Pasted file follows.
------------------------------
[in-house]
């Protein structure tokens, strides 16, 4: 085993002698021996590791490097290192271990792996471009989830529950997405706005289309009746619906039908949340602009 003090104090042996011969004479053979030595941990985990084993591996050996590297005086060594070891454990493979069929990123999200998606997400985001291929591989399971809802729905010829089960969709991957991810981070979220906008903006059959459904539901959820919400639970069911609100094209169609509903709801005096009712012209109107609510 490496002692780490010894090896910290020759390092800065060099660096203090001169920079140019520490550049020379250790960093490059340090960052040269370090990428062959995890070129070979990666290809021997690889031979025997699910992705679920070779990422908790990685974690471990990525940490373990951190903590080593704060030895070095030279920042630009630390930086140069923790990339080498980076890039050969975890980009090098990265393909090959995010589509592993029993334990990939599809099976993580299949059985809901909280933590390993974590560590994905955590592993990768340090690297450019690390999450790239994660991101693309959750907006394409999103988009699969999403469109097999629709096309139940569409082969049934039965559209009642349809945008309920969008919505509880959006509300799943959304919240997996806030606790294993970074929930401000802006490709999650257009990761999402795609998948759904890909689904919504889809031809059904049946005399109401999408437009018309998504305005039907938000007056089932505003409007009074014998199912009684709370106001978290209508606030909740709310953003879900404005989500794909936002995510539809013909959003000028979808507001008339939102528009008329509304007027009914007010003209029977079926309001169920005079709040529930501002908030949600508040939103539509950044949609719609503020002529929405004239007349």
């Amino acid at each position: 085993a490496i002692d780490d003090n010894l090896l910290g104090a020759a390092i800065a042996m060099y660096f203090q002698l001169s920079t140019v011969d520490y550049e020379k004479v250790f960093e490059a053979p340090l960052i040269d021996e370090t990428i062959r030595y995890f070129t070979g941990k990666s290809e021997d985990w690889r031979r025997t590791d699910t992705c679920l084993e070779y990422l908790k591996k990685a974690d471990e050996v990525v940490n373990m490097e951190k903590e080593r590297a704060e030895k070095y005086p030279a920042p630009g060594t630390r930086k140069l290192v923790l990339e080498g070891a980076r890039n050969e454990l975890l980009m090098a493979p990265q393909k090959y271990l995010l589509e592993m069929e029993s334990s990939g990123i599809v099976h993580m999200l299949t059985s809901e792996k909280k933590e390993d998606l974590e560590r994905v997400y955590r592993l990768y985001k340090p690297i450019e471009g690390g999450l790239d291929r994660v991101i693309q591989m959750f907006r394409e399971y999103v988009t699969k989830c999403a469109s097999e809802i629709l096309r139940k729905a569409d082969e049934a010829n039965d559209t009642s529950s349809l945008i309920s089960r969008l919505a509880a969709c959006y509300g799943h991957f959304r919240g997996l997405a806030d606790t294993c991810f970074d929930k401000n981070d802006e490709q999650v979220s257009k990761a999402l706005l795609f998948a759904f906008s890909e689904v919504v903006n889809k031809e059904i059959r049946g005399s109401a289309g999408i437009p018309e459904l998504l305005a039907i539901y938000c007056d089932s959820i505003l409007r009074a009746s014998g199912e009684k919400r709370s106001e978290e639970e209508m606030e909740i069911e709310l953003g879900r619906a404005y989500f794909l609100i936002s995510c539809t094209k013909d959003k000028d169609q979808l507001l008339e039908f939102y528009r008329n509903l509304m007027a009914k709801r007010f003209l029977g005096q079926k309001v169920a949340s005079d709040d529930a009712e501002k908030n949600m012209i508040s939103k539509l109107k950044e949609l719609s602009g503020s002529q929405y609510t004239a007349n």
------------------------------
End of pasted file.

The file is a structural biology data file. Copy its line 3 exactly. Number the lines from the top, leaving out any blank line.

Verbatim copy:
């Amino acid at each position: 085993a490496i002692d780490d003090n010894l090896l910290g104090a020759a390092i800065a042996m060099y660096f203090q002698l001169s920079t140019v011969d520490y550049e020379k004479v250790f960093e490059a053979p340090l960052i040269d021996e370090t990428i062959r030595y995890f070129t070979g941990k990666s290809e021997d985990w690889r031979r025997t590791d699910t992705c679920l084993e070779y990422l908790k591996k990685a974690d471990e050996v990525v940490n373990m490097e951190k903590e080593r590297a704060e030895k070095y005086p030279a920042p630009g060594t630390r930086k140069l290192v923790l990339e080498g070891a980076r890039n050969e454990l975890l980009m090098a493979p990265q393909k090959y271990l995010l589509e592993m069929e029993s334990s990939g990123i599809v099976h993580m999200l299949t059985s809901e792996k909280k933590e390993d998606l974590e560590r994905v997400y955590r592993l990768y985001k340090p690297i450019e471009g690390g999450l790239d291929r994660v991101i693309q591989m959750f907006r394409e399971y999103v988009t699969k989830c999403a469109s097999e809802i629709l096309r139940k729905a569409d082969e049934a010829n039965d559209t009642s529950s349809l945008i309920s089960r969008l919505a509880a969709c959006y509300g799943h991957f959304r919240g997996l997405a806030d606790t294993c991810f970074d929930k401000n981070d802006e490709q999650v979220s257009k990761a999402l706005l795609f998948a759904f906008s890909e689904v919504v903006n889809k031809e059904i059959r049946g005399s109401a289309g999408i437009p018309e459904l998504l305005a039907i539901y938000c007056d089932s959820i505003l409007r009074a009746s014998g199912e009684k919400r709370s106001e978290e639970e209508m606030e909740i069911e709310l953003g879900r619906a404005y989500f794909l609100i936002s995510c539809t094209k013909d959003k000028d169609q979808l507001l008339e039908f939102y528009r008329n509903l509304m007027a009914k709801r007010f003209l029977g005096q079926k309001v169920a949340s005079d709040d529930a009712e501002k908030n949600m012209i508040s939103k539509l109107k950044e949609l719609s602009g503020s002529q929405y609510t004239a007349n």